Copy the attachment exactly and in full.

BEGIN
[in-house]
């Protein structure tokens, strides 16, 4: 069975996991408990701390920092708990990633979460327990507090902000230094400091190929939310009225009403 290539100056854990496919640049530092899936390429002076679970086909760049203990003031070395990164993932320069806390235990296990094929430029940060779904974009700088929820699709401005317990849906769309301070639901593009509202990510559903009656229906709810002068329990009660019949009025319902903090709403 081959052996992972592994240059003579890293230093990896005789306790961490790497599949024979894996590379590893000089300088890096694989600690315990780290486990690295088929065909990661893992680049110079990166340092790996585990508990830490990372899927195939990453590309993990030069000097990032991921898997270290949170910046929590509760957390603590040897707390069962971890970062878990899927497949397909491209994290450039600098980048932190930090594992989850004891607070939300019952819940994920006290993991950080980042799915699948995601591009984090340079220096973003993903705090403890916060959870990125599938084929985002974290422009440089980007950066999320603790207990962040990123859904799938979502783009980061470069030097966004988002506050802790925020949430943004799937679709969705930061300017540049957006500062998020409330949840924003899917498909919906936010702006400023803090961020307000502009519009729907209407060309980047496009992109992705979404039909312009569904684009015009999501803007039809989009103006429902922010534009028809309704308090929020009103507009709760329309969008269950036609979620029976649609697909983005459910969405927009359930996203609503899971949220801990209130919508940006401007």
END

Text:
[in-house]
């Protein structure tokens, strides 16, 4: 069975996991408990701390920092708990990633979460327990507090902000230094400091190929939310009225009403 290539100056854990496919640049530092899936390429002076679970086909760049203990003031070395990164993932320069806390235990296990094929430029940060779904974009700088929820699709401005317990849906769309301070639901593009509202990510559903009656229906709810002068329990009660019949009025319902903090709403 081959052996992972592994240059003579890293230093990896005789306790961490790497599949024979894996590379590893000089300088890096694989600690315990780290486990690295088929065909990661893992680049110079990166340092790996585990508990830490990372899927195939990453590309993990030069000097990032991921898997270290949170910046929590509760957390603590040897707390069962971890970062878990899927497949397909491209994290450039600098980048932190930090594992989850004891607070939300019952819940994920006290993991950080980042799915699948995601591009984090340079220096973003993903705090403890916060959870990125599938084929985002974290422009440089980007950066999320603790207990962040990123859904799938979502783009980061470069030097966004988002506050802790925020949430943004799937679709969705930061300017540049957006500062998020409330949840924003899917498909919906936010702006400023803090961020307000502009519009729907209407060309980047496009992109992705979404039909312009569904684009015009999501803007039809989009103006429902922010534009028809309704308090929020009103507009709760329309969008269950036609979620029976649609697909983005459910969405927009359930996203609503899971949220801990209130919508940006401007």